Ignore the haters. If you enjoyed the first Harold and Kumar movie, they really worked hard to maintain the quality on the sequel. If the sequel drags at all compared to the original it is only because of the political commentary inserted throughout the film, which is highly welcomed by me. At first I thought Neil Patrick Harris’ return was going to be an underwhelming retread, but he really knocked this one out of the park. I’ve never followed any of his work, but his performance in this film is brilliant. Awesome.
My only real complaints about this film are politically-correct ones, which is kind of missing the point for a movie like this. I wish homosexuality wasn’t presented mainly as something gross and based on rape and domination. I appreciate that the movie forces any potential homophobes in the audience to see some cock, but if you are going to have the female actors showing their crotches, I think Kal Penn and John Cho should have to show theirs as well. Not that I really want to see them, but fair is fair. I wish the female characters had more agency, and I would have loved for the actor playing Kumar’s mother to have some lines and not just be a set of pleading eyes. In fact, on the cast page of the official film website they only list male actors. While I am a big fan of miscegenation in all its forms, and I like that as unrealistic as it is, the film has a symbolic scene of rich white upper-crusties applauding Kal Penn kissing an all-American white girl, I would love for there to be more female characters of color in the film. Paula Garcés, who plays Maria in the film, is from Colombia, and that is cool, but she isn’t given much to do besides be a pretty face. There are no female Asian characters, and the only one who even had a name in the prior film is only mentioned off-handedly in this film as having performed a coprophiliac sex act. In a male-centered sex comedy it probably seems stupid to criticize the deficiencies of the female roles, but since there is so much that is so right about the Harold and Kumar movies, I really wish they got it all right. The Jewish characters come off as the most racist and stereotypical, which given that the creators of the movie are Jewish, removes them from criticism in a way. Who would I be to try to take self-hating comedy away from the Jews?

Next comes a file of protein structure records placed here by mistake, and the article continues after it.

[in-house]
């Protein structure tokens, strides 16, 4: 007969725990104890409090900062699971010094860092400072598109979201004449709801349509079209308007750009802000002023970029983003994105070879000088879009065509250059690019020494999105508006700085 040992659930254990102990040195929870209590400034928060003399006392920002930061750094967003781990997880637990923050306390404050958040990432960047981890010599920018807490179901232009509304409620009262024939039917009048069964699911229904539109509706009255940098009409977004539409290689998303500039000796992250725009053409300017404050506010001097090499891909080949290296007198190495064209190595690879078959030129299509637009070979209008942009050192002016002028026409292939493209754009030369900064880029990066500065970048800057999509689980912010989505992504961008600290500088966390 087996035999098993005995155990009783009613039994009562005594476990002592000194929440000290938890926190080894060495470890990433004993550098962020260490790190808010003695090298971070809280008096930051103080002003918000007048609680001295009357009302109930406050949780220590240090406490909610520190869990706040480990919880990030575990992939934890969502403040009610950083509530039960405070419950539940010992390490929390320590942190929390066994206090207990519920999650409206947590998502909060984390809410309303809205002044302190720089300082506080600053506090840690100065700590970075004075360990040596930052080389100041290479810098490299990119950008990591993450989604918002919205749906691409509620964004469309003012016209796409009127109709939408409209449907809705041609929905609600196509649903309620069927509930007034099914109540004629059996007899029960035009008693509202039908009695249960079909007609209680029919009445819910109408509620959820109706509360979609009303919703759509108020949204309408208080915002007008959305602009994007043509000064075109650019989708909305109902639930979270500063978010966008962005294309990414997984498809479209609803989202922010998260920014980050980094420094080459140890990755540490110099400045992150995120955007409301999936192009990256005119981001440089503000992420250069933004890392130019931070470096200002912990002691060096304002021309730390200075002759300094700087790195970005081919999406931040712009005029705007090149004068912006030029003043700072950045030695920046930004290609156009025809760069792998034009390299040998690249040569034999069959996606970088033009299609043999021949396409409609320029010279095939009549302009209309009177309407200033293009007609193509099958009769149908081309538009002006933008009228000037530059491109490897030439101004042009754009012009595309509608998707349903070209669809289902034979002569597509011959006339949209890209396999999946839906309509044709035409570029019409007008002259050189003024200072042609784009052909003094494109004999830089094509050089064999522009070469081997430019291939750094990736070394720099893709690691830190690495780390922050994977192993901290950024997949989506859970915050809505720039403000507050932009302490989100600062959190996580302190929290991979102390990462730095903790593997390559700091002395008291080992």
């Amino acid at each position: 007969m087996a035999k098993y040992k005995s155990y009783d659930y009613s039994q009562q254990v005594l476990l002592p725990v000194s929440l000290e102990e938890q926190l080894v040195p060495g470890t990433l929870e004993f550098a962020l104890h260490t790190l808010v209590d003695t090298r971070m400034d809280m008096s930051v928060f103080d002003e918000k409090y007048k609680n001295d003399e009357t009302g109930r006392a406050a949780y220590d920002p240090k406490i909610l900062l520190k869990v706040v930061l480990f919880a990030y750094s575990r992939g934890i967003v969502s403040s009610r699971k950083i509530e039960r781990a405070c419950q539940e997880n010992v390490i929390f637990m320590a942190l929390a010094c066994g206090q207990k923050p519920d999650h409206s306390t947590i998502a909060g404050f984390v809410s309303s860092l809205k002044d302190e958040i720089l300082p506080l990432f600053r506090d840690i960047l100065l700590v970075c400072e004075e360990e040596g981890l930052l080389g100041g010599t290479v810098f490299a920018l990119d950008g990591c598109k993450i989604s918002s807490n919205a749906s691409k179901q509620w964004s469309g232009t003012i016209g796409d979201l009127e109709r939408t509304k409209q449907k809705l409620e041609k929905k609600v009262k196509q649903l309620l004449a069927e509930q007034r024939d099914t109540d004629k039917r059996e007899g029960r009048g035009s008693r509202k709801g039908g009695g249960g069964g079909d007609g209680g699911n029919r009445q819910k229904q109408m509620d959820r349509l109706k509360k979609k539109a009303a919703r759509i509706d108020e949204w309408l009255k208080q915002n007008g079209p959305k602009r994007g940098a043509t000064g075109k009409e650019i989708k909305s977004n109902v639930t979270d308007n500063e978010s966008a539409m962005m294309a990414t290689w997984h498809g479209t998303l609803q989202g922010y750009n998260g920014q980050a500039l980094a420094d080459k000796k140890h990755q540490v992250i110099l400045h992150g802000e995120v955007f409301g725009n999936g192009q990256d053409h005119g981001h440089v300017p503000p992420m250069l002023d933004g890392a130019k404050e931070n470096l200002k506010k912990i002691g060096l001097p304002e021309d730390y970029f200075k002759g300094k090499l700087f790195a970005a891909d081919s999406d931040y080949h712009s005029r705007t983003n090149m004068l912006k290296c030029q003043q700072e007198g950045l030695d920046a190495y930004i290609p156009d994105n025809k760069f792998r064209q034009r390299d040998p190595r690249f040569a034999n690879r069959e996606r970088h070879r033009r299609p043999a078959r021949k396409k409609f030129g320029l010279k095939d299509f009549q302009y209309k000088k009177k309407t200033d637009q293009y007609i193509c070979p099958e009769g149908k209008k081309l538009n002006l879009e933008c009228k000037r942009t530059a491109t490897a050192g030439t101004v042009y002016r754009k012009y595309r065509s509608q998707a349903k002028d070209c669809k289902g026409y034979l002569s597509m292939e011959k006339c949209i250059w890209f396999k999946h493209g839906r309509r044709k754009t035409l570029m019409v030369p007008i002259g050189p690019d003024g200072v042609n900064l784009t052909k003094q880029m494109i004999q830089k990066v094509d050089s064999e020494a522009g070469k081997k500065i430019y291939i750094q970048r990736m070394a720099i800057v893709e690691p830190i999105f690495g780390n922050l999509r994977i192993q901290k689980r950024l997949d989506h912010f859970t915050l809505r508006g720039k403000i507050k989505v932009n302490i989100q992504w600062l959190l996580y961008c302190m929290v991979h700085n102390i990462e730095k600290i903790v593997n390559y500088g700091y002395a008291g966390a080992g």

Oh, and I just can’t get down with Bush being portrayed as anything other than evil, hateful, self-righteous scum.
After reading several so-so reviews of the film, I wasn’t expecting much when Anjali and I went to see the movie opening day, but I was very pleasantly surprised. I love that the movie maintains the dream-like surreality of the first. I really appreciate the way Harold and Kumar make their way through a scary, nightmare world of white racial stereotypes. I like the way some ethnic stereotypes are subverted, and the way some aren’t so much reversals, as just bizarre fantasies that are just crazed in their conception. In a future movie I would love for Kumar to meet a white guy that loves yoga, and Krishna, and meditation, and feels that India is like, “so spiritual, Man.” That would be some funny shit.
I wasn’t really disappointed, except for my priorly-stated caveats. I laughed plenty, clapped in appreciation several times, and only wished I could have seen more of the young Harold. His brief, wordless appearance was hysterical. Thumbs up.